• Baker C.J.
      • Frenck R.W.
      Change in management of skin/soft tissue infections needed. AAP news.
      Clindamycin has also been used as an alternative antibiotic for staphylococcal infections in patients with type 1 hypersensitivity to beta-lactam antibiotics. Another optional treatment for staphylococcal infections is trimethoprim–sulfamethoxazole (TMP–SMX), which is also a relatively cheap agent. This anti-staphylococcal bactericidal treatment is also available in both oral and parenteral formulations.
      Based on a prevalence of resistance of >15% as a guidance for empirical treatment,
      • Boucher H.
      • Miller L.G.
      • Razonable R.R.
      Serious infections caused by methicillin-resistant Staphylococcus aureus.
      it is crucial to examine the local epidemiology in order to optimize the empirical treatment administered in cases of suspected S. aureus infection. The objectives of this study were to determine the appropriate empirical treatment for skin and soft tissue infections (SSTIs) through the characterization of isolates of S. aureus from SSTIs in the community in Israel and to document their sensitivities to the following antibiotics by age group: oxacillin, clindamycin (constitutive and inducible), and TMP–SMX.

      2. Methods

      This retrospective survey was performed in collaboration with the central laboratory of Maccabi Health Care Services, which receives specimens and performs all laboratory tests for all of the Health Maintenance Organization (HMO) patients in the community setting throughout Israel. The computerized database of the central laboratory was reviewed for the characteristics of S. aureus isolates obtained from SSTIs during the years 2009–2013. The antibiotic susceptibility patterns of these isolates were documented. Stratification for methicillin resistance among adults was performed according to age groups and long-term care facility (LTCF) residence in the last year of the study. Sensitivity testing was performed using the D-test, as well as with the Vitek automated system.
      Comparisons of the distributions of dichotomous and continuous variables were done with the Chi-square test and Student's t-test, respectively. p-Values of <0.05 were considered significant.
      The study was approved by the ethics committees of Wolfson Medical Center and Maccabi Health Services, Israel.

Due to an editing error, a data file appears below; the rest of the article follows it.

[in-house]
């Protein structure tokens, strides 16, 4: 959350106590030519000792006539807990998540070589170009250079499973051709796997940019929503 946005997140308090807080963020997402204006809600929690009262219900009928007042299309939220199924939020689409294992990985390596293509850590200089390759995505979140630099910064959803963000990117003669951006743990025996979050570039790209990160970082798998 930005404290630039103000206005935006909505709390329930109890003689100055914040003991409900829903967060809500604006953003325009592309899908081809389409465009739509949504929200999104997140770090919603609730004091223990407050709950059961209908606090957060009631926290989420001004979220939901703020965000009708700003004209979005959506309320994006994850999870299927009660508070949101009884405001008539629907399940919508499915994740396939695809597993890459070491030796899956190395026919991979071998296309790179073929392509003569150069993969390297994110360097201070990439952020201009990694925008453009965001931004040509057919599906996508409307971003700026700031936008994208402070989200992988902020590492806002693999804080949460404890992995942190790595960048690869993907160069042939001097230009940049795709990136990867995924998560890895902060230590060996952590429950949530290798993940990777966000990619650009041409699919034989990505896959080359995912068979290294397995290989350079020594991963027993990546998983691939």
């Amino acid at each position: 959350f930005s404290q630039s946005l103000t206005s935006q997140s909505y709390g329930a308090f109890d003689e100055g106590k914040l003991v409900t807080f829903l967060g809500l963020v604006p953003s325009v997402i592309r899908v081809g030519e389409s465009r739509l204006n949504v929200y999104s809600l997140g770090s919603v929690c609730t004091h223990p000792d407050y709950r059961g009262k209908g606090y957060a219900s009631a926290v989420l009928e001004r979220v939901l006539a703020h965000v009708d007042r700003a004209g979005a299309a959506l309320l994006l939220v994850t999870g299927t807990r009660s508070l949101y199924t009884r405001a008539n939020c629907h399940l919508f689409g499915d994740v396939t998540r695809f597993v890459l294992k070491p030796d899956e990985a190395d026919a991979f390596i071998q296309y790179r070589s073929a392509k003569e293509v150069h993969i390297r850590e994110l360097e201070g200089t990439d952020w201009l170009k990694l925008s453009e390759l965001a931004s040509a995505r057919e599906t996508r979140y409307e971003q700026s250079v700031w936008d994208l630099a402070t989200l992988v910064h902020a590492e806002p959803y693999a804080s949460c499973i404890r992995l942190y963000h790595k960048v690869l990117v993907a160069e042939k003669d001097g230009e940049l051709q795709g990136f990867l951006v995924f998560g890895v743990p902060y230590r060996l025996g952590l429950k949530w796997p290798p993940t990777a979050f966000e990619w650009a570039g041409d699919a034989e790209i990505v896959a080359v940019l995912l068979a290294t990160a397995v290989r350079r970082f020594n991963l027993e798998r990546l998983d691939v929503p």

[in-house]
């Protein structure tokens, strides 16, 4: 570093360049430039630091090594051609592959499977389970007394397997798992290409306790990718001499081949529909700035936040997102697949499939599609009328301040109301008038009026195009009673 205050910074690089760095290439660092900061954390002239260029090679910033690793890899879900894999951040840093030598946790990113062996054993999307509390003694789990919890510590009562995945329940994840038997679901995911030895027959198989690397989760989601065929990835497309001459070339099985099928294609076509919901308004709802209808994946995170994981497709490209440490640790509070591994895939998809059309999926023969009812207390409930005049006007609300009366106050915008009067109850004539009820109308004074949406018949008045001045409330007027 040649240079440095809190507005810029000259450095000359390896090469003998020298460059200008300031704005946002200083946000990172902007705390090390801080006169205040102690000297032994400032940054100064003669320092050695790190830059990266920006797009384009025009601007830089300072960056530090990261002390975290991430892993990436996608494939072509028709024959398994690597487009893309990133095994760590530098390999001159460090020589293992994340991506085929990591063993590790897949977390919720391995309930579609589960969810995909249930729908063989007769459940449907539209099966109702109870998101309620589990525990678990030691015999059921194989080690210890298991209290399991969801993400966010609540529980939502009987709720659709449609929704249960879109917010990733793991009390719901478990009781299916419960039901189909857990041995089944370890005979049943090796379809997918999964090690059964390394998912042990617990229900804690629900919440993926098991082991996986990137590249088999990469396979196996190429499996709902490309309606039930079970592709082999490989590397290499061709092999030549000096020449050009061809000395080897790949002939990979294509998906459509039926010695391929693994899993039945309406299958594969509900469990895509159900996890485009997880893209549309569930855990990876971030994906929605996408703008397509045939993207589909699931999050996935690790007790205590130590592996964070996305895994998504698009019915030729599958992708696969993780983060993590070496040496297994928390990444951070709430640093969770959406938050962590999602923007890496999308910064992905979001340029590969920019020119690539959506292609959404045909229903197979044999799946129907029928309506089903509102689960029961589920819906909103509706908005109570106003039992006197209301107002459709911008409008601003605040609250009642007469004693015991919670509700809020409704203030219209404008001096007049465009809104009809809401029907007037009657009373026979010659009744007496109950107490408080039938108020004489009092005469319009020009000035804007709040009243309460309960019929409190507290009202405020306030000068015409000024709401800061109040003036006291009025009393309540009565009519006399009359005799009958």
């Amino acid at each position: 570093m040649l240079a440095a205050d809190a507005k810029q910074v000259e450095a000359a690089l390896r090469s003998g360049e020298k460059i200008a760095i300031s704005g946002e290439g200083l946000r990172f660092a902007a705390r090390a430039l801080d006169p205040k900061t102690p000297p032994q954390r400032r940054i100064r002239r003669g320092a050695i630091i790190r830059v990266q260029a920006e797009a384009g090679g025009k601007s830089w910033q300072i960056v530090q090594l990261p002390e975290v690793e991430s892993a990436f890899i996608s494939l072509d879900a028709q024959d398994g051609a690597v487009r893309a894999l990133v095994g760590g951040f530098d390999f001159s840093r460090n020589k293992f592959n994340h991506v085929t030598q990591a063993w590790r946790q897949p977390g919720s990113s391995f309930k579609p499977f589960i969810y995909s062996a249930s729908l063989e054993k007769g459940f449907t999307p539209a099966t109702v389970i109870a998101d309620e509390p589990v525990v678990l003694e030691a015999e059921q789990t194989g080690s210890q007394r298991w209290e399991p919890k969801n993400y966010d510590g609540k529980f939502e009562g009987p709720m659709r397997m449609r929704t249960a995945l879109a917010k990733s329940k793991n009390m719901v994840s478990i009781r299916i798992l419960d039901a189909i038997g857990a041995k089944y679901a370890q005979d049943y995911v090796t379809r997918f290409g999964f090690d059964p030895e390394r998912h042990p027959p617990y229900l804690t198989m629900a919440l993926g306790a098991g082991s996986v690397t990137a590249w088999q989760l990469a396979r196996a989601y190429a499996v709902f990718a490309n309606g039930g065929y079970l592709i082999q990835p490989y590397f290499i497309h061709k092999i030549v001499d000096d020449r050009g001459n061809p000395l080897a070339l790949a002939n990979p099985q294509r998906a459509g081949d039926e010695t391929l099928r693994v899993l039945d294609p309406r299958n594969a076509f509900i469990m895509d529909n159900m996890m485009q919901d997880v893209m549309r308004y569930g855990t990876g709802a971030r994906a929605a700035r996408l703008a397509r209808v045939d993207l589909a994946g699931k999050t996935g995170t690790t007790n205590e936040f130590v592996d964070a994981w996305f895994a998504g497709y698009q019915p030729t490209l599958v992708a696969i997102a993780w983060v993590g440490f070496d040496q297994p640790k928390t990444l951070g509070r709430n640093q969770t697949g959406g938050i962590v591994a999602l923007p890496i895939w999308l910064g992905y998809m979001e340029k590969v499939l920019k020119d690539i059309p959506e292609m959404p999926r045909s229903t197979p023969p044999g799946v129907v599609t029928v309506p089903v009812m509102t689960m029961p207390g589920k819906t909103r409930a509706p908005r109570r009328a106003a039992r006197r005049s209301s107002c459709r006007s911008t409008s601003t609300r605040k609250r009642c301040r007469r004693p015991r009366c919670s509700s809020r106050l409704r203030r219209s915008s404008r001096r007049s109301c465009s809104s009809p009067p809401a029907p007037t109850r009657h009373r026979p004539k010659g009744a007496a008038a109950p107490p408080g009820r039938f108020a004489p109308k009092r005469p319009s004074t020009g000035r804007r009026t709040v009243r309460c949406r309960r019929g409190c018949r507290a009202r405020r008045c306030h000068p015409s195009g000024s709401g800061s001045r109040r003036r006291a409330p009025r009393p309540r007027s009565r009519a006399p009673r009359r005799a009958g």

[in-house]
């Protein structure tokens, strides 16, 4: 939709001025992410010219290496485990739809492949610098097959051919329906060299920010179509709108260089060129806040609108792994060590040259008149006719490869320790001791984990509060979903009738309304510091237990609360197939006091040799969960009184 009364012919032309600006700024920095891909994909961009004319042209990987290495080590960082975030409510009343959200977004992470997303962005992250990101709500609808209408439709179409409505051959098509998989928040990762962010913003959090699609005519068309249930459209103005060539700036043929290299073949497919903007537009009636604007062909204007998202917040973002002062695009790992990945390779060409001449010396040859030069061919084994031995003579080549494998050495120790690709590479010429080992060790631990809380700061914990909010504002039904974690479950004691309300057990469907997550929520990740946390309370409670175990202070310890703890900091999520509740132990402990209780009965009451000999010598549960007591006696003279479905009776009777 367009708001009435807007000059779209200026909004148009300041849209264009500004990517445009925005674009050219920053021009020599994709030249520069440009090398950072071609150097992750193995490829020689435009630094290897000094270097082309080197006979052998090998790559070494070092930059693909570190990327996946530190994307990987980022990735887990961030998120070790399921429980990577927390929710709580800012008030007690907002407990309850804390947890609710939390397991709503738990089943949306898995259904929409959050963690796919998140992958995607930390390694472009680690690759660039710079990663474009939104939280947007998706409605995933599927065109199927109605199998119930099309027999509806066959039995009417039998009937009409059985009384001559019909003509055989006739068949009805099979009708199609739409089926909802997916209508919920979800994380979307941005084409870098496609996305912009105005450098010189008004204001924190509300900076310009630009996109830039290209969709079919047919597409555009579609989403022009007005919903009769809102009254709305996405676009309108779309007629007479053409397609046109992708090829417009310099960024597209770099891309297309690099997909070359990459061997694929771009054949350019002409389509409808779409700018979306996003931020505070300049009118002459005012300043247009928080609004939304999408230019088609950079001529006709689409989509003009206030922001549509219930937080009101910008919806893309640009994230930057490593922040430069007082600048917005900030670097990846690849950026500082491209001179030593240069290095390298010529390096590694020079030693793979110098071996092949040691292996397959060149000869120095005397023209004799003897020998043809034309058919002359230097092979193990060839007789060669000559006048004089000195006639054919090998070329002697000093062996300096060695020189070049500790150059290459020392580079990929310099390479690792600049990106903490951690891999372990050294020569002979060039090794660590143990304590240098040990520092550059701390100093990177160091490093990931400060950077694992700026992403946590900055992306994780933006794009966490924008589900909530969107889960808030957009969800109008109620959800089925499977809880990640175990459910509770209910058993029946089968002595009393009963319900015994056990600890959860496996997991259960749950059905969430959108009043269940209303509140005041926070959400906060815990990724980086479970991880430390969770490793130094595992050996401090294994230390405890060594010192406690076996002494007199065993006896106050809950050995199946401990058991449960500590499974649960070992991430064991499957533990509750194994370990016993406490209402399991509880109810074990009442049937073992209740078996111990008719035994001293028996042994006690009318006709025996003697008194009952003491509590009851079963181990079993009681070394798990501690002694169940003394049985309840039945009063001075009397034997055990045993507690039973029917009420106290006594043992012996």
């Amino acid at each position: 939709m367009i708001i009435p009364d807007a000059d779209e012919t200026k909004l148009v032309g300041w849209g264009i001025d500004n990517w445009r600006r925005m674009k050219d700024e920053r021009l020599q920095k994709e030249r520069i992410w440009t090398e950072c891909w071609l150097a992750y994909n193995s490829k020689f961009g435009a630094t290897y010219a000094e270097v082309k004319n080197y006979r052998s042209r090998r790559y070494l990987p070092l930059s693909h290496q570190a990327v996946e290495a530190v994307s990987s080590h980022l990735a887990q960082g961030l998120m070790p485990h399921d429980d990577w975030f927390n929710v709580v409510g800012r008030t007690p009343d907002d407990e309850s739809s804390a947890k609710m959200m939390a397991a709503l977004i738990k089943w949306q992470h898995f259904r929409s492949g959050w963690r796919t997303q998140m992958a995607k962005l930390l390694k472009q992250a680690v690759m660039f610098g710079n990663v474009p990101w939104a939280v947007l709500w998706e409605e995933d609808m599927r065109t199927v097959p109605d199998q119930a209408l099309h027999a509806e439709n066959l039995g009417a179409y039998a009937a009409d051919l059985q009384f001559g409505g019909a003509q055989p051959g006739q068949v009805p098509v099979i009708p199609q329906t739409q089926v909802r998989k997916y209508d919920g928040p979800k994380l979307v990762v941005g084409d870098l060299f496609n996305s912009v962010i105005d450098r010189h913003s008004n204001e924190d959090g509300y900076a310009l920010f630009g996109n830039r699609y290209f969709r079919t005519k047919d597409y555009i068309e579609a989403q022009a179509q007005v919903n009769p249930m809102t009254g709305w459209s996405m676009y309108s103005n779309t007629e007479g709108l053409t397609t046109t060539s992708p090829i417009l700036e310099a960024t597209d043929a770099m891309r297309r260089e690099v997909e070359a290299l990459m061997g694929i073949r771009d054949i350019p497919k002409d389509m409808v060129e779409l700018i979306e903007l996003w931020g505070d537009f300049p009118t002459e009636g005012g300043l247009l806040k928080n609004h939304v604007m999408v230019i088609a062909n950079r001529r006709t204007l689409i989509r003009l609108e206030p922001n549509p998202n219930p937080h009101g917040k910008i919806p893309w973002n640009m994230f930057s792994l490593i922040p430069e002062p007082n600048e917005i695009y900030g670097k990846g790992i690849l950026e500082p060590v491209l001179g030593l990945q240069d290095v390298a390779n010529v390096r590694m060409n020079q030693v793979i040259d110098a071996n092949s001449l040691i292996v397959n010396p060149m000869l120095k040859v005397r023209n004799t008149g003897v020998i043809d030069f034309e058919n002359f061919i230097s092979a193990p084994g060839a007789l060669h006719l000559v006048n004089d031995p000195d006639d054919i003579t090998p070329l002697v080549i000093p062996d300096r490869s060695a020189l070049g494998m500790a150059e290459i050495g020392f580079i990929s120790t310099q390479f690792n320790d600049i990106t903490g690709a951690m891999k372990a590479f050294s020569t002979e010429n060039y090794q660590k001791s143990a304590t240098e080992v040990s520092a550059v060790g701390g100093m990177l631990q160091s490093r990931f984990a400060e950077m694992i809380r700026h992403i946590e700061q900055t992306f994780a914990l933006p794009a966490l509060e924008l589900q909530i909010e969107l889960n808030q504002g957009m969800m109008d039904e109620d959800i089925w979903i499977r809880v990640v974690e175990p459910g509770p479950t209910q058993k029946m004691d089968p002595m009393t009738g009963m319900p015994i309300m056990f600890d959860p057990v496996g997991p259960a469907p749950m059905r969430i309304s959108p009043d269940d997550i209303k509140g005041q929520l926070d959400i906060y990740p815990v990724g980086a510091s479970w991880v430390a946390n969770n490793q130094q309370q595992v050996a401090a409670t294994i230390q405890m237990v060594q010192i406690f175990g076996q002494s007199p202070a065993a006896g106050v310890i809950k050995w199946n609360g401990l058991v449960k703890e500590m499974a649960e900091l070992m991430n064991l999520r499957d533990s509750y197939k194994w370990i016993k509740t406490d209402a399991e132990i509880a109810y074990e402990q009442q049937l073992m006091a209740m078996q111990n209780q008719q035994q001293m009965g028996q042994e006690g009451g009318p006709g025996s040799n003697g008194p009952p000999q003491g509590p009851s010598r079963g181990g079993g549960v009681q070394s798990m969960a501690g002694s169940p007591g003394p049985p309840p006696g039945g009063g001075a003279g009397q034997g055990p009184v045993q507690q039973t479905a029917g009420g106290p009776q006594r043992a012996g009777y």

3. Results

      Using the computerized data system of Maccabi Health Services, 7221 isolates of S. aureus grown in cultures taken from SSTIs between January 2009 and November 2012 were reviewed; 2822 of them (39%) were from children aged 0–18 years. Sensitivity patterns of the isolates to oxacillin and clindamycin are shown in Table 1.
      Table 1Sensitivity patterns according to years and age groups
      YearAge (years)S. aureus (n)Constitutive clindamycin resistanceInducible clindamycin resistanceMRSA
      n%n%n%
      20090–18106510.121520.2898.4
      >1915327752451624516
      20100–18577111.811319.7203.5
      >1985794111031218922
      20110–18627142.211818.9213.4
      >191030124121241223723
      2012
      2012: 11 months.
      0–1855314826.813624.6213.8
      >19906263291451620823
      MRSA, methicillin-resistant Staphylococcus aureus.
      a 2012: 11 months.
      With regard to methicillin resistance, the prevalence of MRSA in 2009 was 8.4% in children aged 0–18 years; the rate declined between 2010 and 2012 to 3.8%, however this change was not statistically significant (p = 0.073). In adults aged >19 years, MRSA prevalence increased from 16% in 2009 to 22–23% during 2010–2012. This trend was also not statistically significant (p = 0.073).
      Further stratification among adults (Table 2) revealed relatively low MRSA rates (7%) in patients aged 18–39 years, but higher rates (18%) among adults 40–69 years of age and in older adults aged ≥70 years (32%). Higher rates of MRSA were detected in LTCF residents in the last two age groups (56% and 73% in adults aged 40–69 years and ≥70 years, respectively).
      Table 2MRSA resistance among adults according to age and LTCF residence (2013)
      Age (years)CommunityLTCF
      n%n%
      18–39MRSA15716
      MSSA201931794
      Total21618
      40–69MRSA76182056
      MSSA350821644
      Total42636
      ≥70MRSA76326173
      MSSA165682227
      Total24183
      LTCF, long-term care facility; MRSA, methicillin-resistant Staphylococcus aureus; MSSA, methicillin-susceptible Staphylococcus aureus.